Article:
Located in a rural part of Pichincha, a province in the north-central region of Ecuador, the family used the 70-square-metre holiday home for short and sporadic periods of time.
The building contained a bedroom and bathroom, along with a multipurpose space where the family's two daughters would sleep.
During the coronavirus pandemic, the owners decided to enlarge the dwelling so they could reside there for longer stretches.
"The specific request was to expand their existing house for social areas, include comfortable and independent bedrooms for the daughters, and take advantage of the view of the site," said Rama Estudio, a firm based in Ecuador's capital, Quito.
"As a special requirement, the work had to start immediately and had to be built in no more than three months."
The original home sits on a lush site, at the edge of a hillside overlooking a valley.
For the extension, the firm conceived a single-storey, glazed box that is lifted above the sloped terrain and is supported by a system of metal channels. The roof is covered with greenery.
"We thought about an industrially prefabricated piece that blends well with the environment and subtly sits on the ground, attaching itself to the existing construction," the studio said.
By elevating the addition, the team aimed to minimise disturbance to the soil and vegetation.
Moreover, all of the metal components were prefabricated and then assembled on-site, which reduced the construction time. The project was completed within the three-month timeline.
The addition's exterior walls are made of tempered glass.
An underfloor heating system keeps indoor temperatures comfortable without sacrificing the transparency of the facades.
Inside, the 120-square-metre addition contains a kitchen, dining area and living room.
All of the fixed furniture was prefabricated. At the heart of the expansion is a multifunctional unit made of plywood and metal.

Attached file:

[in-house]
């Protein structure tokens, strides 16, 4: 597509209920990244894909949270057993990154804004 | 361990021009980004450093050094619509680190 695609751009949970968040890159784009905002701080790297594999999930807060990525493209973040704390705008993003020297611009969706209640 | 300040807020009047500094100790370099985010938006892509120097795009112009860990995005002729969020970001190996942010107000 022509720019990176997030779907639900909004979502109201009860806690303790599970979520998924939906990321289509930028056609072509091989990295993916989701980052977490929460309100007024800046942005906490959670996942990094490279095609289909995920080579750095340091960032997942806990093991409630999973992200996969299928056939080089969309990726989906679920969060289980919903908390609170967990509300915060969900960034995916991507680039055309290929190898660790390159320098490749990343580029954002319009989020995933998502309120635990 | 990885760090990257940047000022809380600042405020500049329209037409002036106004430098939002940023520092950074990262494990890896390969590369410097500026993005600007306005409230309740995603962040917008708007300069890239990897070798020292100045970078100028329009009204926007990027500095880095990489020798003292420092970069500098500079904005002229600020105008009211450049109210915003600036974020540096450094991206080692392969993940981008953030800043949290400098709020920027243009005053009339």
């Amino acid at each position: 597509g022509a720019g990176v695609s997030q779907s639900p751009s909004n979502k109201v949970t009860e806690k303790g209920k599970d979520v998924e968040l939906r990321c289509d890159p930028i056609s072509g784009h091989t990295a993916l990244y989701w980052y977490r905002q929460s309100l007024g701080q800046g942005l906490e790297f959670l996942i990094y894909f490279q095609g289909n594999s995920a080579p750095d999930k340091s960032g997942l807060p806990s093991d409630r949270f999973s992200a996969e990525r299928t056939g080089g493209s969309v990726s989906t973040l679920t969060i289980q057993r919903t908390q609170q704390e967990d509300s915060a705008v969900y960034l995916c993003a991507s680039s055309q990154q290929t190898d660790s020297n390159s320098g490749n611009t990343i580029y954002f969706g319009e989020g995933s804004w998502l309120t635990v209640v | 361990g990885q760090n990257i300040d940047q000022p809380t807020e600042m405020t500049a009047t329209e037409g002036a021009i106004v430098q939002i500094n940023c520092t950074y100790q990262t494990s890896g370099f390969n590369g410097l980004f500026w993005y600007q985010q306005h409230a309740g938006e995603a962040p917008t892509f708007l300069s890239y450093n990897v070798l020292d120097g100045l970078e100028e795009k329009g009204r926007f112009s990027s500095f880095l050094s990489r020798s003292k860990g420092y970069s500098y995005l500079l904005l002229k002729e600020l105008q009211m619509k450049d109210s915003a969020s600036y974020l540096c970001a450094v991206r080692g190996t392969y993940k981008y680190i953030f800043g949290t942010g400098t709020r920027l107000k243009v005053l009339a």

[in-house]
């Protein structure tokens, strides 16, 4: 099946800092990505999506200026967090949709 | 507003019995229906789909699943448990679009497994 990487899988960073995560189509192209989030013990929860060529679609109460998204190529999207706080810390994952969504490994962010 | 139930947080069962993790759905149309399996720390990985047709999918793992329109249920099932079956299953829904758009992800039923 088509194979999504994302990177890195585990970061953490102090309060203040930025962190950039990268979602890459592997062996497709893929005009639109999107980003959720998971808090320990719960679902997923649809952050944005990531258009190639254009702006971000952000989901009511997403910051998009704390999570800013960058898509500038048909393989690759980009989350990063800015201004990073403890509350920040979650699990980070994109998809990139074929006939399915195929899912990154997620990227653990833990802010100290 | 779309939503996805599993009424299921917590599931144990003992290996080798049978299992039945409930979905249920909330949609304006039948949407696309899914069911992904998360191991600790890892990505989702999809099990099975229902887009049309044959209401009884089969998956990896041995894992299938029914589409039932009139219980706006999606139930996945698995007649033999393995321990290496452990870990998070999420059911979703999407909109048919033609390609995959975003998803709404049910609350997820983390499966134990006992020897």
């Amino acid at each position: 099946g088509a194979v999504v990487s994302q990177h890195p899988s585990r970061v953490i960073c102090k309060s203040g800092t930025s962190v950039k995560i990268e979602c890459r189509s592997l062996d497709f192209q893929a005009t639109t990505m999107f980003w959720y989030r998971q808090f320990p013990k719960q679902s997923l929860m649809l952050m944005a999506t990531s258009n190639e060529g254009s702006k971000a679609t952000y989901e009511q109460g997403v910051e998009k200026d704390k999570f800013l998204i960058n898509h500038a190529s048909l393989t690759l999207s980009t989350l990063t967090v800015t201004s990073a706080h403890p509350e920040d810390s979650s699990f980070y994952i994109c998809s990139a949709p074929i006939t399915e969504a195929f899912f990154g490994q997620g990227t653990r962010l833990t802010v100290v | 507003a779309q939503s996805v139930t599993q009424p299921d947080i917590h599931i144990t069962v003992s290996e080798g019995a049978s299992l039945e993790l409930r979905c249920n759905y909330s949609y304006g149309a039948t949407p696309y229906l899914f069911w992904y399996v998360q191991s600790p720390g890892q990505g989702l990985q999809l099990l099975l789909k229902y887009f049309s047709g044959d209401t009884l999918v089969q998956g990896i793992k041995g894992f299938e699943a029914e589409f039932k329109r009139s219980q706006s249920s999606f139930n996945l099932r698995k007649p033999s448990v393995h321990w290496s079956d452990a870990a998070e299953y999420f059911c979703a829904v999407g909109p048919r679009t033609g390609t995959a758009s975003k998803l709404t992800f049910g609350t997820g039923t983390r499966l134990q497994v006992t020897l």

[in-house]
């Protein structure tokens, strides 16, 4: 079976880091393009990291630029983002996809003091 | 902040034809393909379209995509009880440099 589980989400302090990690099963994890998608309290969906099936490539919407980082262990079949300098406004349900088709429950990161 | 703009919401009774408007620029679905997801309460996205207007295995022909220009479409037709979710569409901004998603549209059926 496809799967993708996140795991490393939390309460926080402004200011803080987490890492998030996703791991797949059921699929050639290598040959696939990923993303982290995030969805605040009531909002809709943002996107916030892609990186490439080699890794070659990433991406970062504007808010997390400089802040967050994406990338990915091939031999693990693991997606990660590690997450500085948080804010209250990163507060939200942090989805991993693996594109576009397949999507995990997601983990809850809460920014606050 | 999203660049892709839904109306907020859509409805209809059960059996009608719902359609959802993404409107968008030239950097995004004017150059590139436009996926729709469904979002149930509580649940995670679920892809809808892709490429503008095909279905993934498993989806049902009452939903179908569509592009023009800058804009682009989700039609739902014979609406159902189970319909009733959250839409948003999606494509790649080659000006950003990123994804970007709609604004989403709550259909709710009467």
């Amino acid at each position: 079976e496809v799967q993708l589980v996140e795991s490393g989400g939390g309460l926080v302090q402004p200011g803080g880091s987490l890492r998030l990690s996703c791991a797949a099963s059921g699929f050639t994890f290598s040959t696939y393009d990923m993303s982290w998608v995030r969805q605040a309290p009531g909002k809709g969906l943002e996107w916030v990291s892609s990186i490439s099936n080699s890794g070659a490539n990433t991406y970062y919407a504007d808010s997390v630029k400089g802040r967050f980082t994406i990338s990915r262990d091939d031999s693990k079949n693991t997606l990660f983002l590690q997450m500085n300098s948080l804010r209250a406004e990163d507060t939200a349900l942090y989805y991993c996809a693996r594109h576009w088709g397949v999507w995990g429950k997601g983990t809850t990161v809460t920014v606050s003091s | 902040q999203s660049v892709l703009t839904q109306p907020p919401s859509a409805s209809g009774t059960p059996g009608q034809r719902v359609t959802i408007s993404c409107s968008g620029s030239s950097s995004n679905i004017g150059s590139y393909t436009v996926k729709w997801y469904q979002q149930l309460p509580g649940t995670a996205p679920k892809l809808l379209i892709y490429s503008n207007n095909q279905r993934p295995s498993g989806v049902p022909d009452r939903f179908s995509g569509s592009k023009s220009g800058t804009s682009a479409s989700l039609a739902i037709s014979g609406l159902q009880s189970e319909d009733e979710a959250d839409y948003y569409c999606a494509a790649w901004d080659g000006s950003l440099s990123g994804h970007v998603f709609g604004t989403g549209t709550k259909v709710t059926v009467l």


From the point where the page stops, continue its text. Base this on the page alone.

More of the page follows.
On the kitchen side, it holds appliances and cabinetry. On the living room side, it houses a fireplace and storage space, including a spot for firewood. There also is room for a television.
"This central piece of furniture allows for fluid and continuous circulation throughout the space, and for all the installations to be centralized inside this piece," said the studio.
The addition is adjoined to the existing house via a new wall composed of plywood modules, which form shelving and cubbies.
The team also made modifications to the original dwelling. Walls were removed to allow the space to be reconfigured, and select windows were enlarged.
The space now holds a master suite and a pair of bedrooms for the daughters. For the kids' rooms, the team designed a piece of furniture that houses a desk, Murphy bed and storage space.
The home has a septic tank for wastewater, allowing it to operate without being tied into a sewage system. Stormwater management tactics help ensure rainwater is channelled to the landscape.
Photography is by JAG Studio.
Architecture: RAMA estudio
Project team: Felipe Donoso, Carolina Rodas, Carla Chávez, Jefferson Camacho, Ma. Fernanda Ayala, Daniel Merchán.
Construction: RAMA Estudio
Structural engineer: Pedro Ospina Larrea